An Album Where Every Track Is Good.
Hits, b-sides, upbeat, slow tempo — this album has it all.
Rolling Stone’s Ranking: #90/100
Ten years ago, I tried to do this same blog where I reviewed the top 100 albums, books, and movies of all time. I didn’t get very far, maybe only posting three times (versus the 143 posts I’m currently sitting at 😇). One of those posts were Talking Book. I gave it five stars then, and I’m giving it five stars now.
My favorite moment was the end of track nine where I thought it was the end of the album. “I couldn’t ask for anymore,” thinking to myself. Then, I was rewarded with one more beautiful love ballads in I Believe, a complete surprise to cap off what I thought was already the limit.
This is considered the start of Stevie’s classical period (though some consider Music of My Mind the starting point). Berry Gordon at Motown was pretty tight-fisted with what his musicians released. Marvin Gaye was the first to break away with his critically acclaimed (and also top 100 album) What’s Going On? Wonder followed suit with having more artistic control on the albums Where I’m Coming From and Music of My Mind. While those albums were okay hits, it coalesced into a run of albums that might only be paralleled by The Beatles.
Talking Book follows the lead of his previous works: you get a little bit of everything. This album also has guest musicians of note: Jeff Beck the former member of The Yardbirds; Ray Parker Jr. from future Ghostbusters fame; David Sanborn a renowned saxophonist. It would go on to have two #1 Singles (You are the Sunshine of My Life and Superstition) winning grammys for both.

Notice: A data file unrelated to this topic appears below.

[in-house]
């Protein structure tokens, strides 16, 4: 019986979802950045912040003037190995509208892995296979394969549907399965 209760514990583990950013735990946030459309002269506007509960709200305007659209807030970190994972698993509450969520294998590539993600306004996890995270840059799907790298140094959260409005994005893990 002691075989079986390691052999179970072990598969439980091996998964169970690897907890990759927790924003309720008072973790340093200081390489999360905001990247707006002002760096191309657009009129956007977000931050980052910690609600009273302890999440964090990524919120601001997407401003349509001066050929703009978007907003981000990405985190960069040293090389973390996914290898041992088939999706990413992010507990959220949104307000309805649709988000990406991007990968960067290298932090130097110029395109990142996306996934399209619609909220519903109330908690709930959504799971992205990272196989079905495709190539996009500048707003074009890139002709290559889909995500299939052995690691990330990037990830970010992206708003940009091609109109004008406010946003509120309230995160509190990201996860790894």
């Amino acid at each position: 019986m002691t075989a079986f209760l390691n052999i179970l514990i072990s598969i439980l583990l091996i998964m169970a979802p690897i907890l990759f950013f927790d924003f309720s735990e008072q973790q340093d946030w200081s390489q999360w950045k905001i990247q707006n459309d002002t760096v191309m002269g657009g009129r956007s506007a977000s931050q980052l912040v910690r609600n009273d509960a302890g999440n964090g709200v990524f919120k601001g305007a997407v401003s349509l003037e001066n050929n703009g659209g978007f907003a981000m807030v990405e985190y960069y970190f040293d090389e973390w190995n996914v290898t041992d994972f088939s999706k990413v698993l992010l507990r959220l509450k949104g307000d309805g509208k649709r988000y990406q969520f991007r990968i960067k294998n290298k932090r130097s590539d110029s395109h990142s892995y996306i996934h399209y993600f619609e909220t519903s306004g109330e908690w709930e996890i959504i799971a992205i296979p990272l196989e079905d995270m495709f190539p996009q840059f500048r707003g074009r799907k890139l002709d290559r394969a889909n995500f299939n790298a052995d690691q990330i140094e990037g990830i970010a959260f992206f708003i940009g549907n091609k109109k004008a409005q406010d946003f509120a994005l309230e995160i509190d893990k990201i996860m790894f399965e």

Original releases had an inscription in braille with the following message:
Here is my music. It is all I have to tell you how I feel. Know that your love keeps my love strong.
- You Are the Sunshine of My Life
- Maybe Your Baby
- You and I
- Tuesday Heartbreak
- You’ve Got It Bad Girl
- Big Brother
- Blame It on the Sun
- Lookin’ for Another Pure Love
- I Believe (When I Fall in Love It Will Be Forever)
[BEST TRACK: Superstition]
I remember hearing my mom play this song when cleaning the house when I was 13 or 14. My mind couldn’t even process it — what are these sounds? why are my feet moving on their own? why does this make me feel so cool?
Very superstitious, writing on the wall
Very superstitious, ladders bout’ to fall
Thirteen month old baby, broke the lookin’ glass
Seven years of bad luck, the good things in your past
When you believe in things that you don’t understand
Then you suffer
Superstition ain’t the way
[BEST TRACK RUNNER-UP: You are the Sunshine of My Life]
There are two versions of this song, and I’m not sure why. One has a sax backing which adds more complexity and another that leaves it out going for simplicity. Either one is especially good.
Though I’ve loved you for a million years
And if I thought our love was ending
I’d find myself drowning in my own tears
[BEST HIDDEN FUNK GEM: Tuesday Heartbreak]
With funk keyboard and distorted sax, this is the second funkiest song on the album behind Superstition.
Tuesday heartbreak seem to be unfair,
Cause you say that you found another man,
Tuesday break heart, guess you just don’t care,
Cause you found you another man
[BEST HIDDEN R&B GEM: I Believe (When I Fall in Love It Will Be Forever)]
When I heard this, I thought it similar to 1990s Cheryl Crow — I’m not sure why. Regardless, it’s an anthem that slowly builds into a funky ending and a perfect coda to this album.
The many sounds that meet our ears
The sights our eyes behold
Will open up our merging hearts
And feed our empty souls
A deservedly top 100 album.
Other People’s Takes:
- Among Friends: “It was also in this time of conversation and engagement that I reached the position that the greatest album Stevie Wonder ever produced – and possibly the greatest album I’ve ever heard is Talking Book.”
- Stacks of Vinyl: “I’m so glad I lived thru those years, as some of the best albums ever were produced. “Talking Book” is right there at the top.”
- Discographication: “The second album of Wonder’s “Classic Period,” Talking Book was a major critical success as well as a major commercial hit, spawning two #1 singles. Not bad for an album that’s considerably more bummed out than its predecessor.”